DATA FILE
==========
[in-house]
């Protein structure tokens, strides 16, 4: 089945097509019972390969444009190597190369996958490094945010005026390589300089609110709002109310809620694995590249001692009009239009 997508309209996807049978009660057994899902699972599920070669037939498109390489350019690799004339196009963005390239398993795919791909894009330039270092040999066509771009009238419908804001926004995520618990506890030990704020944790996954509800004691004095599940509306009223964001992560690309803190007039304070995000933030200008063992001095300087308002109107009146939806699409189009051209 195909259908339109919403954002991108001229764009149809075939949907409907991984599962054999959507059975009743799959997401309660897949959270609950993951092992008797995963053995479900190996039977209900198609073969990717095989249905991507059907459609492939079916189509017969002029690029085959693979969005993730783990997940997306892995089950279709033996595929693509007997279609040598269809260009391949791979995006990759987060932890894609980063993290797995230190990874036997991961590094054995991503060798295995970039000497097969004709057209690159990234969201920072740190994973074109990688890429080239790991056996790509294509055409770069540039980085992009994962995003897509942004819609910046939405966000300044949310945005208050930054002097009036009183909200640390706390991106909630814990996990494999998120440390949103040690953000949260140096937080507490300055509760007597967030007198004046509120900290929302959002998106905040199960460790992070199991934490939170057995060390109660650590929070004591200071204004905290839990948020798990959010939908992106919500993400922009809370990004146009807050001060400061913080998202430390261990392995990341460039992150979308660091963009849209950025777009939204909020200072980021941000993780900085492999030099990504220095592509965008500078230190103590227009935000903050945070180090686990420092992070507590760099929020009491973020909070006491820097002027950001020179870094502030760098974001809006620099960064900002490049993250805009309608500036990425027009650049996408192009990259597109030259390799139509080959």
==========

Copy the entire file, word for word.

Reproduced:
[in-house]
């Protein structure tokens, strides 16, 4: 089945097509019972390969444009190597190369996958490094945010005026390589300089609110709002109310809620694995590249001692009009239009 997508309209996807049978009660057994899902699972599920070669037939498109390489350019690799004339196009963005390239398993795919791909894009330039270092040999066509771009009238419908804001926004995520618990506890030990704020944790996954509800004691004095599940509306009223964001992560690309803190007039304070995000933030200008063992001095300087308002109107009146939806699409189009051209 195909259908339109919403954002991108001229764009149809075939949907409907991984599962054999959507059975009743799959997401309660897949959270609950993951092992008797995963053995479900190996039977209900198609073969990717095989249905991507059907459609492939079916189509017969002029690029085959693979969005993730783990997940997306892995089950279709033996595929693509007997279609040598269809260009391949791979995006990759987060932890894609980063993290797995230190990874036997991961590094054995991503060798295995970039000497097969004709057209690159990234969201920072740190994973074109990688890429080239790991056996790509294509055409770069540039980085992009994962995003897509942004819609910046939405966000300044949310945005208050930054002097009036009183909200640390706390991106909630814990996990494999998120440390949103040690953000949260140096937080507490300055509760007597967030007198004046509120900290929302959002998106905040199960460790992070199991934490939170057995060390109660650590929070004591200071204004905290839990948020798990959010939908992106919500993400922009809370990004146009807050001060400061913080998202430390261990392995990341460039992150979308660091963009849209950025777009939204909020200072980021941000993780900085492999030099990504220095592509965008500078230190103590227009935000903050945070180090686990420092992070507590760099929020009491973020909070006491820097002027950001020179870094502030760098974001809006620099960064900002490049993250805009309608500036990425027009650049996408192009990259597109030259390799139509080959």